Atlas of Canada Link:Mohun Lake (North)
Latitude and Longitude: 50° 8' 24" N 125° 29' 48" W
Decimal Degrees: 50.14° N 125.497° W
UTM Coordinates: 10U 321589 5557209
Topographic Map Sheet Number: 092K03
Trip Date: July 27 to 30th, 2010
|Goose Lake Map|
There is a lot of traffic on Goose Lake these days. As the first leg of the Sayward Forest Canoe Route there is a steady stream of canoes and kayaks heading north towards the portage to Twin Lake. The Northern bay has some decent trout in it too, so that brings anglers in skiffs, powerboats, and Zodiacs. The rotting pilings from the old bridges at the narrows keep the water skiers out, but not the jet skis. And it is only going to see more traffic as the population of Vancouver Island increases.
So why am I broadcasting the location to the world wide web? Because I would like to see this fragile and beautiful environment protected so people can keep on enjoying it for a long time to come. As Michel Gauthier points out in his excellent guide to the Canoe Circuit, "By using the resource, we plant a stake in the ground, a flag that represents our will, our wants, and our desire. The more of us who paddle the circuit, the bigger the flag, the more visible it is to them [the policy makers]. We become a constituency. Our use of the resource forces government officials to take us into consideration when they make decisions affecting the area we have claimed."
The beauty of this place may not be grandiose, but it is impressive in it's subtlety.
The first subtle beauty of the place is it's shallowness.
Notice the paddle swirls in the bottom mud behind Paul in this shot? there is something magical about zipping along over the honey colored silt only a few feet below. Schools of stickleback dart away and even the dusky speckled leaches are beautiful to watch as they nose alone sunken logs in search of hiding places.
The golden color comes from the lake bottom which is a soft blanket of decaying algae, pine pollen, and organic matter. In places you can thrust a paddle 4 feet into it without striking anything solid. All the water from Goose and Mohun lakes (and their tributaries) appears to drain out the small creek that leads to Morton Lake. For most of the year the flow is gentle, so the silt has a chance to settle out.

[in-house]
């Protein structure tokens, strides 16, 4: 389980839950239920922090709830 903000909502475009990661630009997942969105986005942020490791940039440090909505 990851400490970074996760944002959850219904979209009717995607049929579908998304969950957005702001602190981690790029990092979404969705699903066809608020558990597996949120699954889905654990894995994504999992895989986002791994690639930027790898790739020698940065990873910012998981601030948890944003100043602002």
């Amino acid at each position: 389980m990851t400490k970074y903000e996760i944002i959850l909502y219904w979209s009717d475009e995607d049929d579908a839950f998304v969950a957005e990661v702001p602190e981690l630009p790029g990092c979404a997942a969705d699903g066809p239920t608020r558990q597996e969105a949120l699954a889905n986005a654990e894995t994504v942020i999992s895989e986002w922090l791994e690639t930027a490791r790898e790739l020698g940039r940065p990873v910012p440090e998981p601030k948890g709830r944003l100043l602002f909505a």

What this means is that it is a great place for aquatic plants to grow, particularly Yellow Pond Lilly, Watershield, Floating Leaved Pondweed, and Water Lobelia.
The Milfoil, a native species, forms slightly disturbing underwater brain structures:
This is sedgebending territory, with a fair number of reeds and rushes for good measure.
The second subtle beauty of this place is the rock. There are a number of rocky islands and points, as well as rocky escarpments and rock gardens.
|Rock Garden with Water Lobilia|
I think the main rock here is a basalt. According to this map the Goose Lake area sits squarely atop Karmutsen Volcanic Rocks and Quatsino Limestone. One prospector states that "As we head north from Campbell River towards Sayward, the area is almost entirely underlain by Karmutsen basalts near the top of the section." On Goose Lake these volcanic bones emerge in places to add a solid contrast to the softer textures of water and woods.
All of the good campsites have this stone underfoot, but it is particularily obvious at G5, 6, and 7 and the un-numbered site in the Western Bay:
|We appreciated the Shade to Eat Our Lunch In|
There is a swirl of stone on this point that looks like it may have been a popped bubble of lava:
One of my favorite places on Goose Lake is Lone Tree Island, which I will devote another post to entirely. This island is a large stone projecting from the water with a beautiful pine with undulating roots that stretch out across the rock:
Lone Tree Island contains the third subtle beauty: Pines. Shore Pines to be exact. Also called Bonsai Pines and Bog Pines. The scientific name is Pinus contorta and it is well adapted to growing on rocks and beside the water.
|Sunrise over Pine at Campsite G6|
The dense "cloud-like" bunches of branches on these specimens make great shade and the trees are strategically located to provide shelter from the sun most of the day.
That tree on the right has a good example of how the pine trunch and branches twist and turn as they grow. Here is a close up:
The contorted pines continue to grace the landscape when they fall down and loose their bark, revealing their beautiful twisted interiors.
This combination of shallow water, volcanic rock, and trees with deep character make this a place to experience wabi sabi in abundance. It is an experience worth savoring.
I hope that you will visit Goose Lake and tread lightly when you do. But please do visit, and tell your friends, and tell your political representatives that this unique and beautiful treasure needs to be protected, enhanced, and saved for your children and their children.
The campsites need better toilets and some signs to let people know how fragile the environment is. Tables would prevent the cutting of trees and small wooden docks in places would prevent the deterioration of the shoreline habitat.
A big thanks must be given to the Comox Valley Paddlers who have installed the cedar toilet boxes in some campsites.
Lets hope that Ministry of Tourism, Culture and the Arts which now managers the area will receive funding to maintain and protect this valuable natural resource. This is a premier recreational location in western Canada and deserves careful management.